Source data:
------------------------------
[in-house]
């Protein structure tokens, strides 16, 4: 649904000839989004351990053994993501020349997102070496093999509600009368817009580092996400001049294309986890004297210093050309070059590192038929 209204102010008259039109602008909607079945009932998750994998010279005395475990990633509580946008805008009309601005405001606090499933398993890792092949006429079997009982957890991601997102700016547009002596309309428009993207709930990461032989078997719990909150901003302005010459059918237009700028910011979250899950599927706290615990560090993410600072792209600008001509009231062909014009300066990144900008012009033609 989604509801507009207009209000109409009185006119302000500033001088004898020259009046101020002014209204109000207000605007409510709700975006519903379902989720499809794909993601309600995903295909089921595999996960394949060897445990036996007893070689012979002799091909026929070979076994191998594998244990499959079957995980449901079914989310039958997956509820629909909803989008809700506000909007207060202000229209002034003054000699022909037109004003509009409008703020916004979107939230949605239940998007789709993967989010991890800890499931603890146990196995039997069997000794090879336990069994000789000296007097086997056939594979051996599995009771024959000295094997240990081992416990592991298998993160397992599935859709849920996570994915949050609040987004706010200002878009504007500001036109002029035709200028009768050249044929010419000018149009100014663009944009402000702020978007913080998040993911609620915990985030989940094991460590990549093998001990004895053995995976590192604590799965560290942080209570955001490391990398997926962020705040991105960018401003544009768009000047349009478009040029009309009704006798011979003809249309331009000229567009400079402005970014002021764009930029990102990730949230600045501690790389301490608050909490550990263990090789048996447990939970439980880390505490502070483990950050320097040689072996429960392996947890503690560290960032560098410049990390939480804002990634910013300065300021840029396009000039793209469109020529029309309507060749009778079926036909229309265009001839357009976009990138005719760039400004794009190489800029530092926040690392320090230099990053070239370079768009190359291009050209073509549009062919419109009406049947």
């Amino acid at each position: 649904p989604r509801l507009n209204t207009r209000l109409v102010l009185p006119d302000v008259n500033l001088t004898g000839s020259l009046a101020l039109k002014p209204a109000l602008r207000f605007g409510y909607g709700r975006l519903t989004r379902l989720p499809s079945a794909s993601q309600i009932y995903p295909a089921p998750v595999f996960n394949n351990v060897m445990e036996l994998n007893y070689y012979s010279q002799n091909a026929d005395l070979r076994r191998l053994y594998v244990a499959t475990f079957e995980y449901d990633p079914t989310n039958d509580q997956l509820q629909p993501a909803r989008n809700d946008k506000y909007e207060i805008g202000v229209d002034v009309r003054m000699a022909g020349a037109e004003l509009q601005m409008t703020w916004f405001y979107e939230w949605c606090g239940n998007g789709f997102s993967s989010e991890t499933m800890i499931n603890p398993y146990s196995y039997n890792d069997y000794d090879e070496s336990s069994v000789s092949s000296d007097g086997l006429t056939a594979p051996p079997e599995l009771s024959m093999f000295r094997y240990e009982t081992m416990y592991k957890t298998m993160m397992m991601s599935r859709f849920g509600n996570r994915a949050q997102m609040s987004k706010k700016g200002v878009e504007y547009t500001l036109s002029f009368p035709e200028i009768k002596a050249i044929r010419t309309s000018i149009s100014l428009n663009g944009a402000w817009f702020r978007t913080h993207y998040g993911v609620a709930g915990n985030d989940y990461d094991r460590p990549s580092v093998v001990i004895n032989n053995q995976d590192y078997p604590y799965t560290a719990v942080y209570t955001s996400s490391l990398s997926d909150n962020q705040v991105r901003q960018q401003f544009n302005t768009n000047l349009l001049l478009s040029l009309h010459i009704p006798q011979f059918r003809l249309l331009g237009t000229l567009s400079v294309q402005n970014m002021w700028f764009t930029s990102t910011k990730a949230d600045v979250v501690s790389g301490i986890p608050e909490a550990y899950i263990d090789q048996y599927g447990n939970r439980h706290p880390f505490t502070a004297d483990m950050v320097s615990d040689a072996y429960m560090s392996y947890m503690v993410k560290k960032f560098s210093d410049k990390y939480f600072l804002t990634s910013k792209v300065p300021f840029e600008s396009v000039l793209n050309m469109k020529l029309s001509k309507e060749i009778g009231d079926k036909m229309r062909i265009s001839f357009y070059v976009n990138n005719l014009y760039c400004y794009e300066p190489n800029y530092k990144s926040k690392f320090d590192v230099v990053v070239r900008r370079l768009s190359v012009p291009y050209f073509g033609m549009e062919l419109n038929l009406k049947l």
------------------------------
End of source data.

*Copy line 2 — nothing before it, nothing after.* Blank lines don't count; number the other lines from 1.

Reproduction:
């Protein structure tokens, strides 16, 4: 649904000839989004351990053994993501020349997102070496093999509600009368817009580092996400001049294309986890004297210093050309070059590192038929 209204102010008259039109602008909607079945009932998750994998010279005395475990990633509580946008805008009309601005405001606090499933398993890792092949006429079997009982957890991601997102700016547009002596309309428009993207709930990461032989078997719990909150901003302005010459059918237009700028910011979250899950599927706290615990560090993410600072792209600008001509009231062909014009300066990144900008012009033609 989604509801507009207009209000109409009185006119302000500033001088004898020259009046101020002014209204109000207000605007409510709700975006519903379902989720499809794909993601309600995903295909089921595999996960394949060897445990036996007893070689012979002799091909026929070979076994191998594998244990499959079957995980449901079914989310039958997956509820629909909803989008809700506000909007207060202000229209002034003054000699022909037109004003509009409008703020916004979107939230949605239940998007789709993967989010991890800890499931603890146990196995039997069997000794090879336990069994000789000296007097086997056939594979051996599995009771024959000295094997240990081992416990592991298998993160397992599935859709849920996570994915949050609040987004706010200002878009504007500001036109002029035709200028009768050249044929010419000018149009100014663009944009402000702020978007913080998040993911609620915990985030989940094991460590990549093998001990004895053995995976590192604590799965560290942080209570955001490391990398997926962020705040991105960018401003544009768009000047349009478009040029009309009704006798011979003809249309331009000229567009400079402005970014002021764009930029990102990730949230600045501690790389301490608050909490550990263990090789048996447990939970439980880390505490502070483990950050320097040689072996429960392996947890503690560290960032560098410049990390939480804002990634910013300065300021840029396009000039793209469109020529029309309507060749009778079926036909229309265009001839357009976009990138005719760039400004794009190489800029530092926040690392320090230099990053070239370079768009190359291009050209073509549009062919419109009406049947």